Lily Chen says she and her election opponent, Rep. Matthew G. Martinez (D-Monterey Park), "don't differ that much" on political issues.
And if Martinez weren't "lazy, arrogant and inept," unable to keep a staff together, and "an embarrassment" to the district, Chen said, she wouldn't have much to complain about.
Chen, a former mayor of Monterey Park, is a long shot in the June 7 Democratic primary in the 30th Congressional District, but her strong, personal attacks have captured headlines and unsettled her opponent.
"She's a sick woman," Martinez said with disgust last week after Chen accused him of improperly hiring an alleged girlfriend for two government jobs with a combined salary of more dhan than $72,000 a year.
Martinez, who is married but does not live with his wife, called Chen's allegations "garbage." He said he had obtained a legal opinion from the office of the clerk of the House of Representatives which showed that he had acted legally in hiring Maxine Grant as both administrative assistant and administrator of his subcommittee on employment opportunities. And Grant said she earns her salary by spending 60 to 70 hours a week on the job.
Martinez said that by launching a personal attack, Chen is showing that she has no real issues and is desperate.
Although Martinez rebutted the allegations by Chen, the attacks drew media attention and focused the campaign on the congressman's integrity and personal life. And the attacks gave encouragement to three Republicans competing for their party's nomination June 7 who hope for a divisive Democratic primary to open the way for a Republican upset in November. Democrats outnumber Republicans in the district nearly 2 to 1.
Martinez, 59, has represented the 30th Congressional District, which runs from Bell Gardens to Azusa, since 1982. He was elected to the Monterey Park City Council in 1974 and was serving as mayor and running a furniture upholstery business in 1980 when he upset incumbent Democrat Jack Fenton to win a seat in the state Assembly. Two years later, he was elected to Congress and has been reelected twice since.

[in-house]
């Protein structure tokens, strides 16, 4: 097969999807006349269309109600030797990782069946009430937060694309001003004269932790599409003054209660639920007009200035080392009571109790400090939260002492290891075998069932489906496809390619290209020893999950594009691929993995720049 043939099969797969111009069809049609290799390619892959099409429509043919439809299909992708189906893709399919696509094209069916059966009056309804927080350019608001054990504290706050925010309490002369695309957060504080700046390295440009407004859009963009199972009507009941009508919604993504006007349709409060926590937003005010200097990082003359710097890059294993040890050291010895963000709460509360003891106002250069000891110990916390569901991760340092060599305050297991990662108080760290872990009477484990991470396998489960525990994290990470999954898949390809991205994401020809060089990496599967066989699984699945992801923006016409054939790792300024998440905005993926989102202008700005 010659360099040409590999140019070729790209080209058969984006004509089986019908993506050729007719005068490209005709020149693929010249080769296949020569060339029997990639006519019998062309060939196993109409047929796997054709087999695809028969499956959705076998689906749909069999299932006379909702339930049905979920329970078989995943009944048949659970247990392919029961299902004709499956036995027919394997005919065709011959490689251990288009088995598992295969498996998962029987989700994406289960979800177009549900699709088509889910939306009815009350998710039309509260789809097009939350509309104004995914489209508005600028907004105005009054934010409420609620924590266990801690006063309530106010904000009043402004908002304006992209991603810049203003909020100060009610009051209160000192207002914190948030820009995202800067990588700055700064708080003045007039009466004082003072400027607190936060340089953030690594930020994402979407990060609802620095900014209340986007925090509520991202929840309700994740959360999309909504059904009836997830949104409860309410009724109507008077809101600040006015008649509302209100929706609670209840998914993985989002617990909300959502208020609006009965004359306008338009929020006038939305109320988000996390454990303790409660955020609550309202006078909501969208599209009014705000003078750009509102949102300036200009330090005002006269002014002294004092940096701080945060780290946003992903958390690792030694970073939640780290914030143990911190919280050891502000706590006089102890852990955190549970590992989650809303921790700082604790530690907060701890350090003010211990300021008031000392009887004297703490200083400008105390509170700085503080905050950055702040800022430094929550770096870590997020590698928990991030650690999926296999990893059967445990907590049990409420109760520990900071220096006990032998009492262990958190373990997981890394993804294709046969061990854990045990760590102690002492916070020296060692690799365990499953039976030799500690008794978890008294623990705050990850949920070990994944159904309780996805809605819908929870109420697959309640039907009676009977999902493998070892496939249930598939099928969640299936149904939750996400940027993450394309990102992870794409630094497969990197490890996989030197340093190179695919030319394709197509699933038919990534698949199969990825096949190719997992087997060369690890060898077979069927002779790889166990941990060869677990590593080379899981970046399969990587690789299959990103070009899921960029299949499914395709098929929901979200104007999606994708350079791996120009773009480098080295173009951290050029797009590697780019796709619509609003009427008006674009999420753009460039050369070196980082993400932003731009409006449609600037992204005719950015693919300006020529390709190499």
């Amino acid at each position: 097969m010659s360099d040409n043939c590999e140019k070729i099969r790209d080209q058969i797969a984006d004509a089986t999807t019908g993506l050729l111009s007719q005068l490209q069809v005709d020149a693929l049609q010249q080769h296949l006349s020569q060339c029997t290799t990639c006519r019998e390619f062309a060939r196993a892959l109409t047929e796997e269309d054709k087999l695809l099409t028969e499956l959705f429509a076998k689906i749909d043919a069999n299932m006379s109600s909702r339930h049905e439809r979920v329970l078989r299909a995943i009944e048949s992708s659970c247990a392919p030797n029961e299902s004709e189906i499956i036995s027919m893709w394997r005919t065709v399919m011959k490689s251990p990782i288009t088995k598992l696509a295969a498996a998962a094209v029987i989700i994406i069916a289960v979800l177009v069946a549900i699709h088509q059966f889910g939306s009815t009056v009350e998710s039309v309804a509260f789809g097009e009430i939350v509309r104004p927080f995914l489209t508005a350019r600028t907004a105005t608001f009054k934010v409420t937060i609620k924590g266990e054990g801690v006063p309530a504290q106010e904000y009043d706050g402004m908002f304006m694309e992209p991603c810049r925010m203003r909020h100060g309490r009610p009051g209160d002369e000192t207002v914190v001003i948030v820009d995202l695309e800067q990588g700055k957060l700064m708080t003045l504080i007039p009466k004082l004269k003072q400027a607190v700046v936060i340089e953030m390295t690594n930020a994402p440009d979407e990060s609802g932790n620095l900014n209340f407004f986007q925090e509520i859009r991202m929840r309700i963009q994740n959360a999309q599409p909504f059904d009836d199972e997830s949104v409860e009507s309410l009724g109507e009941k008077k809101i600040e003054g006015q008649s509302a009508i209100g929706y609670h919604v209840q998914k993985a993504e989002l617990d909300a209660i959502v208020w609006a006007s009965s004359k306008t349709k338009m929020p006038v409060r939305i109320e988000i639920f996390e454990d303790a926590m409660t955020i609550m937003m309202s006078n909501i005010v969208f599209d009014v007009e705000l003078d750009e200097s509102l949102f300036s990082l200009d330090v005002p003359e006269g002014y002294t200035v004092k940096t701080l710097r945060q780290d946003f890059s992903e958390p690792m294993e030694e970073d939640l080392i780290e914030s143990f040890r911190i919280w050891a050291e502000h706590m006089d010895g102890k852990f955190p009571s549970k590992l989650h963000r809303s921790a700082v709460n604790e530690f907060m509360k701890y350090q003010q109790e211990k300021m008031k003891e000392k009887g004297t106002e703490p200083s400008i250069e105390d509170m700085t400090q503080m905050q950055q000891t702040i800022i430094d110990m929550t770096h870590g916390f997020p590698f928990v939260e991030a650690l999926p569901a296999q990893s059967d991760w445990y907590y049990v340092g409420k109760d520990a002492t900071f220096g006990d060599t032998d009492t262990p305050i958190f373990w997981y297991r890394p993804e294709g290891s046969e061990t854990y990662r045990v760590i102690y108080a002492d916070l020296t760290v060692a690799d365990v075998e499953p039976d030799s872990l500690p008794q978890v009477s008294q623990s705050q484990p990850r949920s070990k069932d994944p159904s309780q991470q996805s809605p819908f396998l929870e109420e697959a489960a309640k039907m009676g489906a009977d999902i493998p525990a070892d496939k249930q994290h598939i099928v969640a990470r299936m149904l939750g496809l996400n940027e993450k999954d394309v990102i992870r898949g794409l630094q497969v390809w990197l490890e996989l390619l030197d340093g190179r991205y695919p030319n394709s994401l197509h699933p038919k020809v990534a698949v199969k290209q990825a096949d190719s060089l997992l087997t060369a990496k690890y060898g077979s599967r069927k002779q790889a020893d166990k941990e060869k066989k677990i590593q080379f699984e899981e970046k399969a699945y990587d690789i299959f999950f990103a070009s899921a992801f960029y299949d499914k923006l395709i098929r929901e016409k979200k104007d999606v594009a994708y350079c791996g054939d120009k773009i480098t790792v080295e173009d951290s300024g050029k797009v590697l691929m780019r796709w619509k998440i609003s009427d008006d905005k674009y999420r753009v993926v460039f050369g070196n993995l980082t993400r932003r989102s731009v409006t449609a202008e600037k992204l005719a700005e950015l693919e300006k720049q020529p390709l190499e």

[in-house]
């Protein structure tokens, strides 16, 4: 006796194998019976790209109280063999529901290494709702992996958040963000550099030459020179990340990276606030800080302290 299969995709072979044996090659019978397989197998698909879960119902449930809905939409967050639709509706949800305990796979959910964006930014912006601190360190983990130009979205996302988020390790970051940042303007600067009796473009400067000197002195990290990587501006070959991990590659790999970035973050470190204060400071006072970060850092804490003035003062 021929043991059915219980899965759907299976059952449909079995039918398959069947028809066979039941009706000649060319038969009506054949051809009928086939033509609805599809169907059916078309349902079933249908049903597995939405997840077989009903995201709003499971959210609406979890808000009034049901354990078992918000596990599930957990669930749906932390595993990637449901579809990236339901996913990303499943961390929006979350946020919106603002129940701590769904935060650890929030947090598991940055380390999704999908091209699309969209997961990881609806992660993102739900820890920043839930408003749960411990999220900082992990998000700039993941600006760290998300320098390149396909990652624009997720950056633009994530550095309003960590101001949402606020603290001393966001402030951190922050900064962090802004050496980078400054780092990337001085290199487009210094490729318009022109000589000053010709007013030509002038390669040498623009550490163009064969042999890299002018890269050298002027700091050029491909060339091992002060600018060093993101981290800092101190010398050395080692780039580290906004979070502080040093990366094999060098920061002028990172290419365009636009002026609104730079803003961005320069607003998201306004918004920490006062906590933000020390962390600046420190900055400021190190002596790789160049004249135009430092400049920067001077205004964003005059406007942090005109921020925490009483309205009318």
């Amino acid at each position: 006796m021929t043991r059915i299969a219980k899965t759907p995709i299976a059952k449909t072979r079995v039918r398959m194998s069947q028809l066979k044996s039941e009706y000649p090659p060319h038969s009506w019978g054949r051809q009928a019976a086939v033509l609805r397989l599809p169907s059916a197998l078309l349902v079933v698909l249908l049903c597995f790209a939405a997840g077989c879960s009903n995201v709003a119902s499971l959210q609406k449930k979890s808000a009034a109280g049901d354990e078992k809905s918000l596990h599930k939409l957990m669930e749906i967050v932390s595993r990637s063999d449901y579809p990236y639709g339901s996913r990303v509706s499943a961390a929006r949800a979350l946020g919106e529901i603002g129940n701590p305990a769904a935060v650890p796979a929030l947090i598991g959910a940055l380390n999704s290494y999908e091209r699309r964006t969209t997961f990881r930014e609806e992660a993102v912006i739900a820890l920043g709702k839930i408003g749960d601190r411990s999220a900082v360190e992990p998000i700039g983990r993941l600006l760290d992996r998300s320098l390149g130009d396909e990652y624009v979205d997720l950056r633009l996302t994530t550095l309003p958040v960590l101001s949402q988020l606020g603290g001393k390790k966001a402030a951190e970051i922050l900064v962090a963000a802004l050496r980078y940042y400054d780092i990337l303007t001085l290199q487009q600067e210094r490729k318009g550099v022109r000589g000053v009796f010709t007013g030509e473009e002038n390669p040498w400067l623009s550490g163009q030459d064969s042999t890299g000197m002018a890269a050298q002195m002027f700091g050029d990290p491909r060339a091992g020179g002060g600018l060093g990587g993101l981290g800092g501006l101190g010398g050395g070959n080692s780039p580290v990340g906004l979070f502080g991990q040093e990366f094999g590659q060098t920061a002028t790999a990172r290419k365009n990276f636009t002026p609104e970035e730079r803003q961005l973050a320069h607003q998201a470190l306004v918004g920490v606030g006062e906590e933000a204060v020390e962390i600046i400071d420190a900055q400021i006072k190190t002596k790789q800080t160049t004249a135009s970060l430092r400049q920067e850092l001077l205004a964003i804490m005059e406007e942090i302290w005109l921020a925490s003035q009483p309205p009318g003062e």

Chen, who turned 52 on Friday, was born in China, moved with her family to Taiwan in 1949 and came to the United States as a college student, obtaining a master's degree in social work from the University of Washington. She has campaigned full time since the beginning of this year while on unpaid leave from her job as director of public affairs for the county Department of Children's Services. She was elected to the Monterey Park City Council in 1982 but lost a bid for reelection four years later.
The 30th Congressional District includes Monterey Park, Alhambra and San Gabriel, three cities with large and growing Asian populations, but the overall district is heavily Latino. A computer analysis that categorizes registered voters by race and ethnic origin on the basis of surnames indicates that 46.4% of the district's Democratic voters are Latino, 2.3% are Chinese and 3% are Japanese.
Chen said most immigrant Chinese register as Republicans or nonpartisan, and she has been encouraging them to re-register as Democrats. Chen said she "is bringing new blood into the Democratic Party."
Both Chen and Martinez discounted the importance of race in the election.
Martinez said his Latino heritage does not guarantee him the support of Latino voters. "Most Hispanics are Americans, and they think, like every other voter, about who is the best candidate, not along ethnic lines," he said.
Chen said: "Obviously, I'm not an Asian candidate. In every election I have had to get votes from other groups."
Until last week, the most visible accomplishments of the Chen campaign were the signs plastered throughout the district and her fund-raising success. Aides said she has raised $288,000 for the campaign, substantially more than the $192,704 reported by Martinez.
Chen enlivened the campaign last week by accusing Martinez of improperly hiring his aide for the two jobs. Promising revelations about Martinez, Chen summoned reporters to a Rosemead restaurant, where she read a nine-page statement. She took only a few questions before hurriedly leaving the press conference and referring reporters to a campaign aide.
In an earlier interview, Chen said people in the district tell her that Martinez "votes OK but that's about it."
"It takes more than just voting to make a good congressman," Chen said. "He's inept. Previously, I thought he was just being lazy, but now I'm really convinced that he is just incapable of doing many things."
Chen cited an article in the January, 1987, issue of California magazine that rated the state's House members and gave Martinez the lowest score for intelligence and the second-lowest for effectiveness. She said that although Martinez is chairman of a labor subcommittee, he has produced no significant legislation.